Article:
Ulterior Motives

How goals, both seen and unseen, drive behavior

Creating Shared Memories

Recalling things as a group makes everyone's memory more similar.

When we think about memory, we often focus on situations in which we encounter some information and then recall it later.  In many situations, though, after we encounter the information, we talk about it with other people.  That creates a shared recollection.  This can happen both socially and in education situations.

Much less is known about shared recollection than about individual recall.  Cognitive psychologists tend to focus mostly on what individual people do rather than groups of people, and so most memory studies involve individuals who study information and then remember it later.

A fascinating paper by Adam Congleton and Suparna Rajaram in the August, 2014 issue of the Journal of Experimental Psychology: General looked at factors relating to shared memory. 

One observation from previous research on creating shared memories is that when groups work together to recall information, they remember less information overall than the individuals in the group would have remembered if they had worked alone.  The idea is that the group discussion focuses the group members on a subset of the information they were exposed to, and that subset is smaller than what the individual group members would have thought about if they had not been part of a group.

In this study, participants in a room were exposed to 120 words on a projection screen.  The words were chosen from 8 categories of objects, so that there would be some way for remembering one word to remind people of other words on the list.  After a brief delay, all participants were asked to remember as many of the words as they could.  Then, participants performed three more recall tests in that session and one additional test a week later. 

Some participants worked alone in all of the remaining recall tests.  The rest of the participants were put in groups of three.  In one condition, the group did the second recall task together.  In a second condition, the group did the third recall test together.  In a fourth condition, the group did both the second and third recall tests together.  The last recall test of the first day and the test a week later were all done individually.  There were some subtle differences across these three group conditions, but I will gloss over those for now.

When the group did recall, they talked about the words they remembered, and one member of the group wrote down each word that the group remembered. 

What happened?

Looking at the last recall session on the first day, groups of three individuals selected at random from the individual condition remembered more overall than the groups that recalled a list together.  That is consistent with the previous findings that I mentioned.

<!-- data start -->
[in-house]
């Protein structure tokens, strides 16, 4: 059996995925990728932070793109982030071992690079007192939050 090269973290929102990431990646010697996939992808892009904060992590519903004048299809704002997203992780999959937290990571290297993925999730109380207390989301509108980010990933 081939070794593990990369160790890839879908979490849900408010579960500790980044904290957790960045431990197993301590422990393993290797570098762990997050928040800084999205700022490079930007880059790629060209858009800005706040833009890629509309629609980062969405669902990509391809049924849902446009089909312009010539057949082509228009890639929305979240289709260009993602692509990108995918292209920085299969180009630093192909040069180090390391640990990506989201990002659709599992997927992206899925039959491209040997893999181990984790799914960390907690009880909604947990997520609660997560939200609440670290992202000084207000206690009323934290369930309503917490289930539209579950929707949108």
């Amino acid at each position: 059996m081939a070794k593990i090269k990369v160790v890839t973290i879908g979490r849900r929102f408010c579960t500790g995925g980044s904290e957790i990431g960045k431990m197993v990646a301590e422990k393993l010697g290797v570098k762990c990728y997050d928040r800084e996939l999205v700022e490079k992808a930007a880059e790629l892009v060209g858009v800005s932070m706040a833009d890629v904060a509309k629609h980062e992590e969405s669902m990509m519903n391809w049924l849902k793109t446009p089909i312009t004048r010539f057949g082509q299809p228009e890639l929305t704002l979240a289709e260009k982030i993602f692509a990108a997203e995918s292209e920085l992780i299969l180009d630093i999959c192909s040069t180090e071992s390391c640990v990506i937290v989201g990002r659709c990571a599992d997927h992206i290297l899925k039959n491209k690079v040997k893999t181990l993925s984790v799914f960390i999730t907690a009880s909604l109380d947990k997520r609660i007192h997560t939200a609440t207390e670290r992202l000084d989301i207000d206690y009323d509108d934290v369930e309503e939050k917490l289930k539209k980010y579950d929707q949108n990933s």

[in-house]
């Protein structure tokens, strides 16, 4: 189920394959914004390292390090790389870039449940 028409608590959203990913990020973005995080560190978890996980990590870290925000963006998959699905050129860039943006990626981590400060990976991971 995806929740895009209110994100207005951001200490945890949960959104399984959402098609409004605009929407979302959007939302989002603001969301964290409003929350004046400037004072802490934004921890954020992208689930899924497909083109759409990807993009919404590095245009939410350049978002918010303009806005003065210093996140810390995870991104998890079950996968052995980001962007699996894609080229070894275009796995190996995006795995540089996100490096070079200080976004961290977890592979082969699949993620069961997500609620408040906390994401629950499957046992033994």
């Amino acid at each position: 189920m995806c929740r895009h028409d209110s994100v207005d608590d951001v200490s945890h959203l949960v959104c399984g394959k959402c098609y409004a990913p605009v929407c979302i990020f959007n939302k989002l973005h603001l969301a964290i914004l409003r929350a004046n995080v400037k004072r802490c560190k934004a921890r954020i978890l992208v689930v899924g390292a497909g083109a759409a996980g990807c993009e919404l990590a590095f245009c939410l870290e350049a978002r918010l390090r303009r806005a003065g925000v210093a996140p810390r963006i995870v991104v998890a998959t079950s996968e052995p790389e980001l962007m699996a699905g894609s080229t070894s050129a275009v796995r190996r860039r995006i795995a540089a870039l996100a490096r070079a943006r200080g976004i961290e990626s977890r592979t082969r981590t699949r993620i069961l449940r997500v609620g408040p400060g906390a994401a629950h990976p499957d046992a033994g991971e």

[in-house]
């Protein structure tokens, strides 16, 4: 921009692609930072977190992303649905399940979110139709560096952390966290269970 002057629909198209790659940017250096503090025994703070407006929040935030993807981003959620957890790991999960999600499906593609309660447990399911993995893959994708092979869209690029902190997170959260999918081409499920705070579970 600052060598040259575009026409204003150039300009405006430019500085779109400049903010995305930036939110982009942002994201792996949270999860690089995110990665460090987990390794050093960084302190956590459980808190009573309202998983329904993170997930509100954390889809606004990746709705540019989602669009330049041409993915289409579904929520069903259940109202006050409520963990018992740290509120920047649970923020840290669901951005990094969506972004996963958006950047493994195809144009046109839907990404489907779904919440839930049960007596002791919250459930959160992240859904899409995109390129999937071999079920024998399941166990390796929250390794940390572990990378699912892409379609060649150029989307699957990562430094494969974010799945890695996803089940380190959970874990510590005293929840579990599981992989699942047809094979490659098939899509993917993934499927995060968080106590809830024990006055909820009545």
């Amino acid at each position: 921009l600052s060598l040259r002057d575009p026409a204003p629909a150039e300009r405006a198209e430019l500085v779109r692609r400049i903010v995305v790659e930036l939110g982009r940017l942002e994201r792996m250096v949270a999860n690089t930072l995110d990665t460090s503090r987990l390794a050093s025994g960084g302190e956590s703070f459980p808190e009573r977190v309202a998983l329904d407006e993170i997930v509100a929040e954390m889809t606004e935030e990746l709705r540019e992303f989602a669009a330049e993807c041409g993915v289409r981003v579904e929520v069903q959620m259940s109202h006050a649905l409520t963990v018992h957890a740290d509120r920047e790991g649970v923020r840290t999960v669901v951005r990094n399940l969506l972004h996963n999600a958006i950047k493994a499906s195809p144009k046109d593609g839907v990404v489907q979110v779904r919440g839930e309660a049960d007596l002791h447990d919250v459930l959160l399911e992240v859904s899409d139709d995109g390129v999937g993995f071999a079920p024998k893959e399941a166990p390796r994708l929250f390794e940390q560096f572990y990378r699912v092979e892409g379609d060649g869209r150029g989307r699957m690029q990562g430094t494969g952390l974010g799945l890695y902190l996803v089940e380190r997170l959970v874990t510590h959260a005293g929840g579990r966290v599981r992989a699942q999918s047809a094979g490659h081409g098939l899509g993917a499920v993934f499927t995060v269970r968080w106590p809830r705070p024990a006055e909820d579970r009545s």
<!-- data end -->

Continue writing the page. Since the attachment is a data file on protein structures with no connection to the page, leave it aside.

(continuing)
Recalling in a group increased the similarity of what people from that group were able to remember.  People in groups that worked together recalled more of the same items than people who recalled alone.  In addition, they tended to remember the words in the same order.  These findings suggest that working together as a group made everyone’s memory of the words more similar.

A particularly interesting result was that the groups that showed the most similarity at the end of the study (as measured both by the amount of overlap in what they remembered and the similarity of the order or recall) was related to the difficulty that groups have recalling information overall compared to individuals.  Groups that remembered less when they worked together were more similar later than groups that remembered more when they worked together. 

The idea is that when a group really works together, they influence each other’s memory.  The idiosyncrasies of what they would remember drop away, and they end up with a shared memory of the set of words.  So, everyone loses some details about the list, but they end up with a strong shared memory.

A similar pattern of results was observed after a one-week delay suggesting that working with the group influenced the long-term memory of the list.

The researchers in this study used lists of words, because that is a convenient way of comparing memories across people.  But, this work tells us something about memories in general.  When we discuss an event with the people around us, it affects what all of us are able to remember later.  Over time, the group’s memory for an event gets more similar, so that eventually all of the group members remember the same details about the event.  Even though they may have experienced the event differently, recalling it with others makes everyone’s memory more similar.

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Photo: Zakariyaah

Art Markman, Ph.D., is a cognitive scientist at the University of Texas whose research spans a range of topics in the way people think.

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